What-if numbers amount to exactly zero ($0). But it makes you think.

Maybe 37 years from now we’ll still be talking about reforming Social Security. Maybe someone will say wow, wouldn’t it have been a great idea to put it in private accounts?

Here is my Excel.

More thoughts: Based on the Census Bureau, there are 112 million households in the U.S. If you take the current annual mid bracket Social Security contribution of $3,376 a year as the average, that’s $378 billion a year. Investing private accounts for Social Security in a broad market index would imply putting 98% of the amount back into the economy (index funds charge about 1% for management fees, going by my rule of thumb for government implies a 2% management fee for lazy bureaucrats.) You can argue that putting $370 billion back into the economy would create a tremendous amount of new jobs, which in theory would cascade into more income, more contributions, etc etc. lifting all boats.

Update: Looks like good ol’ Cato Institute was way ahead of me:

For example, assuming historical rates of return, if individuals born in 1970 were allowed to invest in stocks the amount they currently pay in Social Security taxes, those individuals could receive nearly six times the benefits that they are scheduled to receive under Social Security, as much as $11,729 per month. Even a low-wage earner would receive nearly three times the return on Social Security.

Update 2: Thanks to Cole for pointing out the correct historical rates.

I’ve updated the excel and the numbers blow away the current Social Security payments. Even the lowest bracket is comparable to the current unfunded maximum payout:

The Law & Iraq

Perhaps the essay (noted by Instapundit) by Brett H. McGurk, “A Lawyer in Baghdad” (published in The Green Bag: An Entertaining Journal of Law in the Autumn 2004 issue) describes what most lawyers know, but he gives outsiders (like me) a glimpse into that work. Pointing to some of the great paradoxes of law & occupation, he describes his work in the Green Zone. He notes the lack of precision and clarity in the rules under which the lawyers worked and the tensions in an occupation that also attempts to establish laws that arise from these specific (& fluid) circumstances. The necessity is at once to “affirmatively promote the welfare of the Iraqi people and establish conditions for self determination” which is a “positive mandate. . . far different than the largely negative obligations under the Convention and Regulations” (53-4).

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Guns, Germs And Steel: A Book Review

It’s usually hard to go wrong reading a Pulitzer Prize winner and this book is no exception. Some books concentrate on a particular point in history, a particular event, or even – sometimes fascinatingly – the life of a single person. This book is on the opposite side of that spectrum. The author, Jared Diamond, attempts no less than describing the story of human social and technological development since the end of the last Ice Age, a span of about 13,000 years, in one 500 page volume.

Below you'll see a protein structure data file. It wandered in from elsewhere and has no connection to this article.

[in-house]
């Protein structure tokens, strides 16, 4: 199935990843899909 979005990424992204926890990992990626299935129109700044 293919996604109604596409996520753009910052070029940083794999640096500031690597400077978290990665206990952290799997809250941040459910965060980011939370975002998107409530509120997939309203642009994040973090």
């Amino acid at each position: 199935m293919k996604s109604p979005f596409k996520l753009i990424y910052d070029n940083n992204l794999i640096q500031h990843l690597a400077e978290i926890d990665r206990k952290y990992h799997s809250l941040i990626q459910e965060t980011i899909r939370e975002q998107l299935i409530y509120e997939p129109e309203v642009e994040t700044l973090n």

But this is not a “normal” history book. You will not read about the Assyrians or the Hapsburgs. That is a scale so fine as to pass easily through this book’s filter. This book is better described as historical science. Diamond tackles the big, macro-scale questions of “How?” and “Why?” did the human race get to where we are today.

In the preface to this book, Diamond describes the book’s scope:

We all know that history has proceeded very differently for peoples from different parts of the globe. In the 13,000 years since the end of last Ice Age, some parts of the world developed literate industrial societies with metal tools, other parts developed only non-literate farming societies, and still others retained societies of hunter-gatherers with stone tools. Those historical inequalities have cast long shadows on the modern world, because the literate societies with metal tools have conquered or exterminated the other societies.

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Notes from Louisiana

For me, as for most expatriate Louisianians, the holiday season means lots of quality time with my groundcar. Satellite radio definitely makes the experience much more pleasant.

I just got done spending a week in Louisiana for the holidays. While I was there, I ate lots of good food, spent time with friends and family, and read the paper.

And gained some interesting insights thereby…

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Quote Of The Day

As president, Clinton sold burial plots in Arlington Cemetery and liberals shrugged it off. What really gets their goat is the autopen. Evidently, the important thing was that every one of those pardons Clinton sold for cash on his last day in office was signed by Bill Clinton personally.

~Ann Coulter commenting on the Rumsfeld autosignature tempest. (Via Recovering Liberal)

This is a good example of a basic tactic in politics: when you’re in the opposition, the strategy is always “Attack!” It doesn’t matter what issue you’re attacking on because in the end, although most will fail to get real traction, some attacks will stick and do damage. It’s death by a thousand cuts. Attrition warfare.

The papers know this is a silly, non-issue. It doesn’t matter, nor does it stop them. It’s an attack, that’s the point. It’s one more pinprick that draws blood. Heap on the occassional body blow and your opponent, weakened finally to the point of exhaustion, stumbles and (hopefully) falls. We win.